Like many other photographers, I was recently met with the temptation to shoot film. I say ‘temptation’, as I have been wanting to take it up for a long time, but was so far put off by the extra cost of development and scanning, not to speak of the, quite frankly, insane prices of film and of the analog camera itself. My reasoning for eventually picking up the pricey hobby was primarily the process. Having shot on various cameras and smartphones had made the experience of photography feel cheap, disposable and, at times, meaningless. Film photography, on the other hand felt intentional, I was finally able to take full control over my framing, color, exposure, and all this taking my own sweet time. Moreover, the anticipation of each newly developed roll felt like a little Christmas present or a magazine subscription: something that gives you a simple everyday thrill. After all, life is all about the small meaningful moments, like receiving your negatives back, for instance. Therefore, for me it was worth the investment.
When doing the research for this article, I found out my thoughts and experiences were shared by multiple other individuals, even brands and organizations.
Comeback of film and proof thereof
After more than a decade in old attics and dusty boxes, it seems old cameras and films are finally seeing the daylight. So is Kodak’s Ektachrome, which was revived especially for the sake of creating the perfect nostalgia environment in hit show Euphoria’s season 2.
Nonetheless, the trend has not always been progressive: ‘The film market peaked in 2003 with 960 million rolls of film, in 2017 it represented roughly 2% of that,’ says Manny Almeida, president of Fujifilm’s imaging division in North America. However, in the past three years, Kodak, Fujifilm and Harman Technology (manufacturer of Ilford BW films) are ‘seeing film growth of 5% year-on-year globally,’ says Giles Branthwaite, the sales and marketing director at Harman. ‘Our professional film sales have been increasing over the last two or three years,’ confirms Dennis Olbrich, president of Kodak Alaris’ imaging, paper, photo chemicals and film division.
As far as Fujifilm, its analog business revenue has increased by 5% in comparison to its whole business revenue in just two years.
This growth is primarily fueled by professional photographers diversifying their portfolio, as well as Gen Z, who have grown up with digital but are now discovering the magic of film.
As a result, photography equipment, like cameras and rolls have had an exponential sales growth, while film content is being increasingly fed into social media platforms like Youtube or Instagram.
As interest increases, so do prices. Film cameras, which five years ago one would be lucky to sell for 15 $ are now found online for the modest price of a few hundred dollars, and cost of film has increased from 6$ per pack to 15-20$ for the 36-shot film. This, however, doesn’t seem to discourage young enthusiasts, as online marketplace eBay confirmed that there has been a “high double-digit growth” in analog photography in recent years.
This has not only lead companies to bring back old products to the market, but also drawn new competitors in the game, such as German start-up Silbersaltz, who have been offering their own film, of course named Silbersaltz35, based on Kodak cinema film, but priced in a lower range.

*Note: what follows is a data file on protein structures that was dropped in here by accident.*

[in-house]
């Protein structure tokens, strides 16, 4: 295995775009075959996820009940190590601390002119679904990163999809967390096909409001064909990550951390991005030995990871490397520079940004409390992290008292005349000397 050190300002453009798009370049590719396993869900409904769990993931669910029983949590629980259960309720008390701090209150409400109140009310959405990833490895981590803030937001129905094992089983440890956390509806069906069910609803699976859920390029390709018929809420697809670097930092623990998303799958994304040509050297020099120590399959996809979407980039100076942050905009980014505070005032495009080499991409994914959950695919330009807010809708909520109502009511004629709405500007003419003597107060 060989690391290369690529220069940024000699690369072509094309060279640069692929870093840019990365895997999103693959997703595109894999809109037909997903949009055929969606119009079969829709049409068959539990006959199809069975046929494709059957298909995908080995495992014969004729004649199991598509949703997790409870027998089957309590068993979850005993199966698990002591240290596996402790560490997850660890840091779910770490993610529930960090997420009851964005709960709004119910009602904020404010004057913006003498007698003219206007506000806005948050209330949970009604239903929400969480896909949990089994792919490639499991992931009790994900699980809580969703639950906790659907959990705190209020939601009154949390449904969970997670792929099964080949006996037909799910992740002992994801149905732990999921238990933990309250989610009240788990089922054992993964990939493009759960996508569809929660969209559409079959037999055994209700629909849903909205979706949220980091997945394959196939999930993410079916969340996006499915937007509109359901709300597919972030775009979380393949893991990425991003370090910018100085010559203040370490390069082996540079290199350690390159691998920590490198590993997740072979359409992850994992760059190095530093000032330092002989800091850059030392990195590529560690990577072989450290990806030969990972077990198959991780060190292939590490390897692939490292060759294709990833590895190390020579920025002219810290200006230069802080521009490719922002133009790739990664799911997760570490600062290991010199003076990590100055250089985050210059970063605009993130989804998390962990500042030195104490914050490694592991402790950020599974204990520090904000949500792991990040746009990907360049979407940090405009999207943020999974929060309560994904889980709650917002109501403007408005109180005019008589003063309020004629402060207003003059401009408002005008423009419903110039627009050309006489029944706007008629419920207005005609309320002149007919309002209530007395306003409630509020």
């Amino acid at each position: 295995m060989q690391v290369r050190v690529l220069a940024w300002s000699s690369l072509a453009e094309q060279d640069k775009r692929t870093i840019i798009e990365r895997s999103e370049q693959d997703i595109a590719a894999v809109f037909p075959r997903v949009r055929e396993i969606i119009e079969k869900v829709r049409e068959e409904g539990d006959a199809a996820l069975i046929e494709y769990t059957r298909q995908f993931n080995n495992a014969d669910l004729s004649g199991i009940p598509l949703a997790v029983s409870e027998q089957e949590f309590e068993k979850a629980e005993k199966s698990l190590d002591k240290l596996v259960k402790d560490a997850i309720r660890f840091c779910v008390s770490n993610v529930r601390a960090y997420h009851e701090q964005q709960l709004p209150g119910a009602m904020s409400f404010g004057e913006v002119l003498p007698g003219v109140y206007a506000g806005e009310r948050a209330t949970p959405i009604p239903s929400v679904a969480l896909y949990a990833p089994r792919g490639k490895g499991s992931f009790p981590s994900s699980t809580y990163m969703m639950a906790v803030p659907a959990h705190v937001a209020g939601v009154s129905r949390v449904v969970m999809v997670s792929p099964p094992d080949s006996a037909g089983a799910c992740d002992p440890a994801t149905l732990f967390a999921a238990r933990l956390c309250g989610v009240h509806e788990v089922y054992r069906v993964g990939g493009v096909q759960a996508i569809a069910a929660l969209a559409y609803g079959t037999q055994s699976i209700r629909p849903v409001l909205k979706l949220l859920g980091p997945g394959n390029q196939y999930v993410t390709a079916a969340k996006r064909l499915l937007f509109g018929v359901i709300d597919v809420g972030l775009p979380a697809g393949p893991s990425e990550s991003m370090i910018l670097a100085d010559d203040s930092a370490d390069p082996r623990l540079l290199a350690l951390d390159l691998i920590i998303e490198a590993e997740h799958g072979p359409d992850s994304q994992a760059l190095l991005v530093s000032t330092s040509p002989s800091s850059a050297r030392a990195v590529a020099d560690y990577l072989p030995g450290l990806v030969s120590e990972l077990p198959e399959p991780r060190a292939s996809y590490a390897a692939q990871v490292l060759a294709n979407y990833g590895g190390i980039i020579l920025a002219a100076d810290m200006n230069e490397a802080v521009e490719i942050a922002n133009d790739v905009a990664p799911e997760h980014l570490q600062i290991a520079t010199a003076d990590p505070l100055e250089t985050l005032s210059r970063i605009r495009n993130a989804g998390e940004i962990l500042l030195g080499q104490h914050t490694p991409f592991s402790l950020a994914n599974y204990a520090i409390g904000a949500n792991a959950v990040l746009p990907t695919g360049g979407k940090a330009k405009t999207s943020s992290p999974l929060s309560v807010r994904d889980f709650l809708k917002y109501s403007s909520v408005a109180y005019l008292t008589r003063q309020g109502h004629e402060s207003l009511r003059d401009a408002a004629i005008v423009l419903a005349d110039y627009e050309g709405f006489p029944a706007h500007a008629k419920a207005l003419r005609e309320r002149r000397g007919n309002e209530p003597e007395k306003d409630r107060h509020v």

The company now enjoys a roaring success, developing hundreds of film rolls per week, even struggling with the high demand. They have, therefore, decided to invest in new machines for the analog department, which should increase efficiency of development and scanning.
According to the CEO ‘Film photography is experiencing an incredible trend right now,’. The customers, half of whom under 20, have ‘a strong longing for the simple, the non-volatile,’ he says. ‘Furthermore, analog photography delivers high-quality results at relatively low entry-level prices compared to expensive digital cameras’, Bergmann adds.
And while lab development and scan is still an underserved market for brands like KODAK and Silbersaltz, competitor Fujifilm relies primarily on its Polaroid cameras in addition to photographic film. Those, too, have seen a significant upswing, where in just ten years the number of ‘Instax’ cameras sold per year has increased by 9.5 million.
If you are a Polaroid user, like me, you have likely heard of the Impossible Project: a film company founded by Florian Kaps, who protested against the discontinuing of instant film and persuaded Polaroid’s former product manager to join him in creating their own firm, which was so successful, that that it eventually bought the Polaroid brand name and branched out to make instant film cameras as well.
According to Fujifilm company research, ‘A lot of consumers indicate that they don’t even look at Instax as photography. It’s fun, it’s relaxed, it’s social communication.’
The process of photography seen as entertaining and even therapeutic is what draws new users to analog photography, as opposed to the end result. ‘When one of my friends first showed me the 35mm photos he’d been capturing, I was instantly hooked! I went bought a 35mm camera that week and have been shooting film, and Super8, ever since,’ a keen film photographer says.
The incredible fascination with film photography has driven a major change in a multitude of businesses: gigantic brands like Burberry and Uber use analog photography in their ad campaigns with increasing rates, while the music industry displays film photography on album covers and merchandising material more and more often. Major performers like Harry Styles and Taylor Swift have turned film into a signature style for their covers. All of this has further influenced the pubic and Instagram communities, who are exposed to analog content and are turning film photography into a growing worldwide phenomenon.